Assembly

Whether the flexible circuit has just a couple of components and is hand assembled, or the circuits are going to be run through a surface mount process, the number one thing that needs to be taken into consideration is the need to bake the material before subjecting the flexcircuits to high temperatures. Hand assembly is especially prone to defects with flexible materials. This process requires special consideration as to temperature and time and is yet another area that operator training is critical.

Flex circuits (and thin core boards in general) require some support mechanism to run through either wave solder or a reflow process. There are several options to accomplish this. A design with many FR stiffeners may move forward by using an FR4 carrier panel designed to provide stability to the array until assembly is complete and then have the excess FR4 removed, leaving the intended stiffeners. While that is one approach, it is more common to build the flex circuit as a single, individual piece and have a carrier fixture made to transport the circuit through the assembly line. This allows the fabricator to maximize the panel real estate and provide a lower cost unit price for the flex circuit. Carrier tooling is relatively inexpensive and is generally more than off-set by the lower cost flex circuit.

Flexible circuits are certainly a growing segment of the market and require not only special design and material consideration, but special handling throughout the manufacturing process. With material handling cited as the largest cause of yield loss during manufacturing, this is an area with (and for) continuous improvement. We all agree that employee training and on-going education is the key to success. Many facilities specialize in just flex and rigid-flex processing and others have teams dedicated to this product subset, but the common theme is knowledge and specialization. Flexible circuits often have a slightly longer manufacturing lead-time than their rigid counterparts and this is often related to the special handling and processing required for flex. Whether that is extra time in tooling and process planning, extra time during wet process, extra care needed to properly register the layers prone to material movement, or extra care needed during assembly, all special handling is done to maximize yield and provide a robust product to the end user.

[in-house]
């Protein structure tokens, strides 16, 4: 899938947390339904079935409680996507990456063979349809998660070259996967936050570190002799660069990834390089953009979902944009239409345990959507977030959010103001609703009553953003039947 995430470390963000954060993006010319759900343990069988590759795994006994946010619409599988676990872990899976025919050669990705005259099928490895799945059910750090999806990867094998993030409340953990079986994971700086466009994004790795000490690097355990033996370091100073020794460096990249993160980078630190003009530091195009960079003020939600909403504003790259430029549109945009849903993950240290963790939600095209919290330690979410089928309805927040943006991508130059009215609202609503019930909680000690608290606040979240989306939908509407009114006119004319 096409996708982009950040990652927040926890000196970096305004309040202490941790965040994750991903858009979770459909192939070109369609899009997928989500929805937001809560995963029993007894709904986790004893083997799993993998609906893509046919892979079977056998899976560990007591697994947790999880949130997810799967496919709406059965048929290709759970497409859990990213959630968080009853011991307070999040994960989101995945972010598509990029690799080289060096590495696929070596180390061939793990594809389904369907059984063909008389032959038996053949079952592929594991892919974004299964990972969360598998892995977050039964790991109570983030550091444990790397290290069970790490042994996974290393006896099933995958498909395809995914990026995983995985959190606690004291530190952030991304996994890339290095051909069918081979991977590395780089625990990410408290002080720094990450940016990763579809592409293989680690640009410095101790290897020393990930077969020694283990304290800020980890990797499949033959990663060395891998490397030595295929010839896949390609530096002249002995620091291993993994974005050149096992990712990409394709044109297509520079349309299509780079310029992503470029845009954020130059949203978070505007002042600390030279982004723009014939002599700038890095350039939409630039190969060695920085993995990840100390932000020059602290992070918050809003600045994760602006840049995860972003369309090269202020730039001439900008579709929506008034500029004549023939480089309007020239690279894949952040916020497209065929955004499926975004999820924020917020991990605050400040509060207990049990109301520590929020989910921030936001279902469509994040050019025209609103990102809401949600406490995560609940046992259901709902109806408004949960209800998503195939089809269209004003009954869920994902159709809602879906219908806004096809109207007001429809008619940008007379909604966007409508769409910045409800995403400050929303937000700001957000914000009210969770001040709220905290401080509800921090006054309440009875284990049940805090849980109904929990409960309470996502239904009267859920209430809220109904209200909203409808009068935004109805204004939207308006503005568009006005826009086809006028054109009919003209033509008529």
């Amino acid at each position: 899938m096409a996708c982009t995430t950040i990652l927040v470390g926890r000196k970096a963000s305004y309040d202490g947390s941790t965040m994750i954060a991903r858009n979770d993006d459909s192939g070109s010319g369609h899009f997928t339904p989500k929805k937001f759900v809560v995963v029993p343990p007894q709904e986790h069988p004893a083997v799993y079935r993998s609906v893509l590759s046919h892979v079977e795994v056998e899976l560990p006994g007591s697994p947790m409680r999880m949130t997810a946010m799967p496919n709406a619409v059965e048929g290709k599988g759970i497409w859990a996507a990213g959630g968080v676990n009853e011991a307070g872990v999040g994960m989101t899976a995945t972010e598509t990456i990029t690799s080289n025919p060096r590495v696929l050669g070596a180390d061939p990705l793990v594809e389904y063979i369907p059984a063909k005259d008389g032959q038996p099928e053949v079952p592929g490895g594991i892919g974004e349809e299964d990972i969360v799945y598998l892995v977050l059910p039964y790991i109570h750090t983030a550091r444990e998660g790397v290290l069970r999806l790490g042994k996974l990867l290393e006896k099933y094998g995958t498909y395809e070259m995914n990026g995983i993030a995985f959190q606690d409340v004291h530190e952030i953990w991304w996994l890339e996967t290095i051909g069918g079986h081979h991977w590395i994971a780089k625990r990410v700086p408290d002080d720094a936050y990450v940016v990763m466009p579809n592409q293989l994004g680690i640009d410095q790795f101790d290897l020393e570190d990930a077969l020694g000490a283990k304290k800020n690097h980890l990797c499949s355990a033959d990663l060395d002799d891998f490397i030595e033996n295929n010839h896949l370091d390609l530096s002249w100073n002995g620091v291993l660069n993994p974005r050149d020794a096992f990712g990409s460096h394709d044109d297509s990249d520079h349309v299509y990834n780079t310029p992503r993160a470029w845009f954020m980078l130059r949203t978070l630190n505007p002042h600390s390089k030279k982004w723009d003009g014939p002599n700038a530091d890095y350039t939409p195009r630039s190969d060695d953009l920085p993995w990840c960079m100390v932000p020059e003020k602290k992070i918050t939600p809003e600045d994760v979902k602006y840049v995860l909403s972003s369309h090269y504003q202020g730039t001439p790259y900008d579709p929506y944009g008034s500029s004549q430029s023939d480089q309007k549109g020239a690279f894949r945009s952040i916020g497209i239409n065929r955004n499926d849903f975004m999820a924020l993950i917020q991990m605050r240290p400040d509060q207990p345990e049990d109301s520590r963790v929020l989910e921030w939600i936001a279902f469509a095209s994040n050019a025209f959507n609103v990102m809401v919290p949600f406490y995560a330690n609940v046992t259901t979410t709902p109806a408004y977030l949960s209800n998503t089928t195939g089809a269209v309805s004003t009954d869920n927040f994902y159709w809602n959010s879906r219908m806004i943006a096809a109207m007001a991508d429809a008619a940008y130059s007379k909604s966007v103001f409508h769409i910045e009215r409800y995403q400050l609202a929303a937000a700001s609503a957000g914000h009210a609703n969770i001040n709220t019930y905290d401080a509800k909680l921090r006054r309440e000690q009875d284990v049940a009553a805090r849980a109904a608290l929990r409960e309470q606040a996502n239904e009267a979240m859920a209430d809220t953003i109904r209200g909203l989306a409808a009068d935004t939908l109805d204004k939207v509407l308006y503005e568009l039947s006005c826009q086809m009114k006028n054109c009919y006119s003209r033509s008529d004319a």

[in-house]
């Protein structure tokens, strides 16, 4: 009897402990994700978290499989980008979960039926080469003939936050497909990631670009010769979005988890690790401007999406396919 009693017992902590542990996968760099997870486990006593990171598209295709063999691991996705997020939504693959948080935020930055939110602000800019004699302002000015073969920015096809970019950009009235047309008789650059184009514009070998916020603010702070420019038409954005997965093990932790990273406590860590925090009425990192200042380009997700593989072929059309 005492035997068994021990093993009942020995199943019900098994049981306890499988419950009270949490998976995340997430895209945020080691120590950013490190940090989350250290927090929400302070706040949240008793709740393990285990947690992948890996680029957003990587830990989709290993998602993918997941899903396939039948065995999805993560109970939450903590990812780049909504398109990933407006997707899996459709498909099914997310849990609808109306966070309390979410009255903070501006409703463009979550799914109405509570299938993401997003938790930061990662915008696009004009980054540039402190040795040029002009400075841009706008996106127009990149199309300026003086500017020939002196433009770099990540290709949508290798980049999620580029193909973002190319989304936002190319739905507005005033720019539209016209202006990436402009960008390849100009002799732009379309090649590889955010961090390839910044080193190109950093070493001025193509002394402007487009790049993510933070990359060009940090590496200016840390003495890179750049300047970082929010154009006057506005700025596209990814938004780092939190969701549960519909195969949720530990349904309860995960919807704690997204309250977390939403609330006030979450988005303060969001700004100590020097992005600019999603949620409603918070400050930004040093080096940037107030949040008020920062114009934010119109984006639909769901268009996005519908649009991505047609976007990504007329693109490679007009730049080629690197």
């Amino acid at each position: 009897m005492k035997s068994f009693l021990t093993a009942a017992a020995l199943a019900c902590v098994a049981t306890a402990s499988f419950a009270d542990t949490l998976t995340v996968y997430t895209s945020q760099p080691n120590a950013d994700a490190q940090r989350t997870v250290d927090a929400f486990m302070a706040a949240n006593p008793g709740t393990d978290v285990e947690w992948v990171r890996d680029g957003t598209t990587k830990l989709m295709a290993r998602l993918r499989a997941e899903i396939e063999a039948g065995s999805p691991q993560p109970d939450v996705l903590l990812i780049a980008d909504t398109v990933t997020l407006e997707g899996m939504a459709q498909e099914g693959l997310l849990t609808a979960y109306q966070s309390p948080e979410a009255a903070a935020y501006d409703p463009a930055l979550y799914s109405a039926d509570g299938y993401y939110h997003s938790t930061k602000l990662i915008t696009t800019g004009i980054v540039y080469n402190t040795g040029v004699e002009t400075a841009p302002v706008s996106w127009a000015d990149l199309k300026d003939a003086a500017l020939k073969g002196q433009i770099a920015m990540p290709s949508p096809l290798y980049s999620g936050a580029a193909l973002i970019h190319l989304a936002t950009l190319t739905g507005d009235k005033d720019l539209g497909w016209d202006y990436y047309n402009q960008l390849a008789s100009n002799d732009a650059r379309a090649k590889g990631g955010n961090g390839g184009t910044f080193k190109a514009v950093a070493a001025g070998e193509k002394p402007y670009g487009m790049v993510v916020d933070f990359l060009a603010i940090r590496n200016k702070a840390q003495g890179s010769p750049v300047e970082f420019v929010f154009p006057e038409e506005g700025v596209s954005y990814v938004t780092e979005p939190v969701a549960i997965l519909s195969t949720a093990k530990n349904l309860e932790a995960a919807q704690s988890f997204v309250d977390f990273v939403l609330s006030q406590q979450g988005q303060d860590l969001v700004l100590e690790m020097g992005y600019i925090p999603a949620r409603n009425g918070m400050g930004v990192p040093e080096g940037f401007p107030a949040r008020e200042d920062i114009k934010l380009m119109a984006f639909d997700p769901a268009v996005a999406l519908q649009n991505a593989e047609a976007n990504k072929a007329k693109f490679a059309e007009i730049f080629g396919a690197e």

Click here to read this blog in The PCB Magazine.

For additional information, contact Tara Dunn.  www.omnipcb.com

A glimpse into PCB Sales

Here is a little sneak peek into the daily life of a PCB sales person.

Prospecting:

sales-quote-there-is-a-chance

Somebody not in PCB sales might get a little laugh, but those of us in the trenches see this and and think, haha, is that me? Yes, it is! It is incredibly hard to get in touch with PCB buyers or designers and when someone answers the phone, we do a little happy dance. THEN if they don’t say “no, thanks”, we are SURE they will one day be a customer. We just have to be patient.

When a customer calls:

thumbnail_sales-quote-there-is-a-problem

I know…..someone is reading this and thinking, “really? The PCB sales people I know like to take long lunches and spend their afternoon’s golfing. They don’t want to help me”. Old stereotypes are hard to overcome. But, I have been in PCB industry a very long time and have had the privilege to get to know many PCB sales people that are very good at what they do. In my opinion that is often because they truly enjoy getting to know their customers and helping to solve problems.